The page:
At the Tuesday, Nov. 5 Port of Bellingham commission meeting, commissioners will be asked to approve a $125,000 contribution toward the cost of a new fire boat that would be operated by the city of Bellingham.
The Bellingham Fire Department recently got a $750,000 grant for the boat from the U.S. Department of Homeland Security that requires $250,000 in local matching funds.
Port staffers will ask the three port commissioners to approve a $125,000 port contribution, or 50 percent of the matching money needed to secure the grant. The City Council would also have to agree to that arrangement.
The fire boat funding proposal is the last item on the agenda for the meeting, which begins at 3 p.m. in the port's conference room at 1801 Roeder Ave.
The terms of the port's offer are outlined in this proposed draft letter that would be sent to Mayor Kelli Linville if port commissioners approve. The letter also offers the city free moorage for the vessel, and notes that the city gets a share of the revenue from the leasehold tax that is charged on vessels renting moorage spaces in Squalicum Harbor.
Even if the financial details can be worked out, the boat would not be in service for another two years. It has yet to be designed and built.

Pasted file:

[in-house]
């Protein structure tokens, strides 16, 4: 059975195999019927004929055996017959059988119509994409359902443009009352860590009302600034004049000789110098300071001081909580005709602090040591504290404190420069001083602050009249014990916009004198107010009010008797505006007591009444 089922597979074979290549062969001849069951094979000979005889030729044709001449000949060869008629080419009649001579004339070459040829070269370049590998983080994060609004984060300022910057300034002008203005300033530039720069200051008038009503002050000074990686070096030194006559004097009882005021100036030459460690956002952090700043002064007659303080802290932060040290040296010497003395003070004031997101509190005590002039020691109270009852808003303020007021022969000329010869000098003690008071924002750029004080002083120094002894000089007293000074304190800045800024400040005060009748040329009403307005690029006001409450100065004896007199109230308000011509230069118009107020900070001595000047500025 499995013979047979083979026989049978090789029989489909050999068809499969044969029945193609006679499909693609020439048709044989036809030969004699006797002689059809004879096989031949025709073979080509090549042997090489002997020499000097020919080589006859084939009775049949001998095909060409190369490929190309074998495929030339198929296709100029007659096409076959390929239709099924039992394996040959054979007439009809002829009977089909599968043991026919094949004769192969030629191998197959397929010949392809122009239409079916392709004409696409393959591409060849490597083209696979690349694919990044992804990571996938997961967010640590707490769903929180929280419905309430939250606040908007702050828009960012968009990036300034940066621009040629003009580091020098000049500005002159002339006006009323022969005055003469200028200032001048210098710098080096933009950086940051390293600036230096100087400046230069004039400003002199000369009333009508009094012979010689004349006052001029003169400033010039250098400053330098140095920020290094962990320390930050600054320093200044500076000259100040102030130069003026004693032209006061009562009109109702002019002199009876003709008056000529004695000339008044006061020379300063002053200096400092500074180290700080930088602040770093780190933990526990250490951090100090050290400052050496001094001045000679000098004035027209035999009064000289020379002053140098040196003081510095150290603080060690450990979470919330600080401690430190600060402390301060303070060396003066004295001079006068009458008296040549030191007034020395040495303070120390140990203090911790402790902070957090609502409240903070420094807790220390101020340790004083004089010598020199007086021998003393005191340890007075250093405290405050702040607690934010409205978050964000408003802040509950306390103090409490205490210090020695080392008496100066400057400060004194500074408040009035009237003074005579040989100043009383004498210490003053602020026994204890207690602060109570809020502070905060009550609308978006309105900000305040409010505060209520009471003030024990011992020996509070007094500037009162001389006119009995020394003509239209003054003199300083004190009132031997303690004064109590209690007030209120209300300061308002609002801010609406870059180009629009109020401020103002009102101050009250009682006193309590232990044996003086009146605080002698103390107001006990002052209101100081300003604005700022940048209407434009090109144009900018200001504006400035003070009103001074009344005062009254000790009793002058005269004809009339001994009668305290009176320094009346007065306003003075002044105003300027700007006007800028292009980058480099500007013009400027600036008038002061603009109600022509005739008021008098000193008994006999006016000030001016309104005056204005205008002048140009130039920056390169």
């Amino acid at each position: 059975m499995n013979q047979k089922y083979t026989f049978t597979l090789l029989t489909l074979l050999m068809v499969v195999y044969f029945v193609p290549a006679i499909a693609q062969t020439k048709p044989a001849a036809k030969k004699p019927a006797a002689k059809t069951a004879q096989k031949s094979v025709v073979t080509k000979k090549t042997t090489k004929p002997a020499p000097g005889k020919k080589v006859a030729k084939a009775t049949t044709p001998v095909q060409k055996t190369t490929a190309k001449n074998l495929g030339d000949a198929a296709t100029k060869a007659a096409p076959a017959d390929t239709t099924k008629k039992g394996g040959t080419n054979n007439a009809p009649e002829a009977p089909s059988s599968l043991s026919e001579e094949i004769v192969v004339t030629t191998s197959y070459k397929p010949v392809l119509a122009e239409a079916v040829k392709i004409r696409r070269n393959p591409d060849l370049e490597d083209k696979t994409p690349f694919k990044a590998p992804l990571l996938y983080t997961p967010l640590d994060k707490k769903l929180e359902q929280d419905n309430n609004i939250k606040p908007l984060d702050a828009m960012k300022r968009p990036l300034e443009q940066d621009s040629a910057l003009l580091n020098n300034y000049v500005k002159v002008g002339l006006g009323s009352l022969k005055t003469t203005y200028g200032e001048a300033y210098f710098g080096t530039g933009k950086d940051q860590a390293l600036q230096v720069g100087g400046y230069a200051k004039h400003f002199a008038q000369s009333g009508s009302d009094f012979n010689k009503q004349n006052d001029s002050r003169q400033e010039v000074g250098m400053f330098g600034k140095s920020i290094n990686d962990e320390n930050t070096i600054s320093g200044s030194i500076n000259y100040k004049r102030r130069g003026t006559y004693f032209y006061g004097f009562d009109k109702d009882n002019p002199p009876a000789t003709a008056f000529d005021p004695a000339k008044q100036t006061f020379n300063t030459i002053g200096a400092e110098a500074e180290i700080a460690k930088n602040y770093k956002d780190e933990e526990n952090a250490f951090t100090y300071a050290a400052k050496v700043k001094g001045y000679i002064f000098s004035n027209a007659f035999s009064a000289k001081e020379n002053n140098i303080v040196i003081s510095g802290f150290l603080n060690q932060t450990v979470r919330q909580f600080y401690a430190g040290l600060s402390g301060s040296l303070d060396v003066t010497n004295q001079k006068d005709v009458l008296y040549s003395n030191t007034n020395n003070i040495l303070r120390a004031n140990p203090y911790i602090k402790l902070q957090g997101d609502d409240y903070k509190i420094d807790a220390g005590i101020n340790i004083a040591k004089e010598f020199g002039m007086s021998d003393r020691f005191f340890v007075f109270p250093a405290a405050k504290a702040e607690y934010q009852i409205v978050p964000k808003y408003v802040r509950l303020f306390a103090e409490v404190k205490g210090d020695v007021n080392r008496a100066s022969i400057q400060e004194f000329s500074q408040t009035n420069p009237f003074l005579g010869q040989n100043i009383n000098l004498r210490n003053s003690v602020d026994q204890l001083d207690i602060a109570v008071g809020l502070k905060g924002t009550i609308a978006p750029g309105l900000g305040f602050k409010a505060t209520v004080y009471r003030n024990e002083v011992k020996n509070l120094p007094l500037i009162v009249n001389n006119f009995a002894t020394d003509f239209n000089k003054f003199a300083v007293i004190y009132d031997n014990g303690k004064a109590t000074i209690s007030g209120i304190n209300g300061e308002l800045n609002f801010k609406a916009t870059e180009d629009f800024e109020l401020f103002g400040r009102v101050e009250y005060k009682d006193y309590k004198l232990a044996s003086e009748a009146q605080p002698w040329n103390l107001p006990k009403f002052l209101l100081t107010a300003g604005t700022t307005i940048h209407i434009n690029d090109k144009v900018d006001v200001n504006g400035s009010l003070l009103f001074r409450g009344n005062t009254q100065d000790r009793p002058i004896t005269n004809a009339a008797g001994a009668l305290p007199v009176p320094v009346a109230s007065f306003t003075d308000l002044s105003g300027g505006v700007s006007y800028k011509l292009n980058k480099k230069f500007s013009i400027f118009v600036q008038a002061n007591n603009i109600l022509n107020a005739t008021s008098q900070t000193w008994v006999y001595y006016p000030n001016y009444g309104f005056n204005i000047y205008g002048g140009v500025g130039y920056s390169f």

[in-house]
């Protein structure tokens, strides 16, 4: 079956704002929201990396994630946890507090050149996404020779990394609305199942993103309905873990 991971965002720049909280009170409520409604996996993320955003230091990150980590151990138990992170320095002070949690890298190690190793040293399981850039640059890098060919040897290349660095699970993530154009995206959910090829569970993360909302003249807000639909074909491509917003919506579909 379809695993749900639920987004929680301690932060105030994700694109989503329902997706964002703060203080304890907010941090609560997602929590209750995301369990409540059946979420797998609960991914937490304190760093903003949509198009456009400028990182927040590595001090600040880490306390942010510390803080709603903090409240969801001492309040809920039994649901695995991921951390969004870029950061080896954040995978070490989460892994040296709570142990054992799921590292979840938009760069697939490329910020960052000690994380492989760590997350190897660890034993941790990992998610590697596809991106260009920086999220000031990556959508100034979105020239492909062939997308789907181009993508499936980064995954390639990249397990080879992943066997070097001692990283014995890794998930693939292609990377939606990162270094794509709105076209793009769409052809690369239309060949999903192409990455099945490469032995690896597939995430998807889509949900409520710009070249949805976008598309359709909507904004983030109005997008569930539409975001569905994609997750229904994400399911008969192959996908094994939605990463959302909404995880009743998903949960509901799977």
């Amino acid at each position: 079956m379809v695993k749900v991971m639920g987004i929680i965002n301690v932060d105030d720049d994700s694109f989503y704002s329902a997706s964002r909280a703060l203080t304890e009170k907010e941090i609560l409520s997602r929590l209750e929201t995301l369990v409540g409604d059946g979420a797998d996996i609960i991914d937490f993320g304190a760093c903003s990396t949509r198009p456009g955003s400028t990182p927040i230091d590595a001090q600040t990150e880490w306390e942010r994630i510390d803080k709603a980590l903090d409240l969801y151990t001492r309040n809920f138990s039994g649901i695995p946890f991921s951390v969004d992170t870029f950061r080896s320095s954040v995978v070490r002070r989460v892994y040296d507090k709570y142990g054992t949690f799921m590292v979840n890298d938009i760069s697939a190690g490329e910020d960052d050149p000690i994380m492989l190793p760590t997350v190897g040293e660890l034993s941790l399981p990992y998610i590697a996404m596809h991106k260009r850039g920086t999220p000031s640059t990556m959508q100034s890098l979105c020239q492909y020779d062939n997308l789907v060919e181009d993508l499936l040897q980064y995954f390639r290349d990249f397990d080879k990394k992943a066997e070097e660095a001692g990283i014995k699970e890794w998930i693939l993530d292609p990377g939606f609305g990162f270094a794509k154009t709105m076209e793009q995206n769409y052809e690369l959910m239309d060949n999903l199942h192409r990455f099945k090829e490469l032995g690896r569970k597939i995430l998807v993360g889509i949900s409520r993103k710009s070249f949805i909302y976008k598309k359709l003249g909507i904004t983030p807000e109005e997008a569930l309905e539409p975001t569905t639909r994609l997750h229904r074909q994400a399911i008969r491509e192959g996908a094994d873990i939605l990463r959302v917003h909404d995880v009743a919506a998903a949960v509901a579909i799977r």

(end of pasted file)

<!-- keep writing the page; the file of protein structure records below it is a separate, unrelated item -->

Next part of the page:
The city decommissioned and sold its old fire boat, the Fire Belle, in late 2011, after officials decided it wasn't being used enough to justify its expense. The boat had been in operation since 1985.
Just five months after the boat was taken out of service, a fire in Squalicum Harbor took the lives of a Bellingham couple living aboard their boat at G Dock East, about a quarter mile from shore. That fire took hours to extinguish without help from the Fire Belle, and destroyed 10 other yachts and several boathouses.
Also on Tuesday's agenda is a proposal to add another $300,000 in payments to Strider Construction Co., the company doing the cleanup work on a mercury-contaminated area of the old Georgia-Pacific Corp. site. If commissioners approve that, the total amount of the cleanup contract would total about $3.7 million. The increase is the cost of removing additional mercury contamination found at the site.
The area affected by the contract is the G-P mercury cell building, where use of the toxic elemental liquid metal was most extensive. Excavation work there revealed that the contamination was much worse than first estimated. The commission already approved a $1.42 million increase in Strider's contract in April 2013.
Most of the added costs are being covered by state cleanup grants and by an insurance policy the port obtained when it decided to take on the old G-P site and its environmental problems.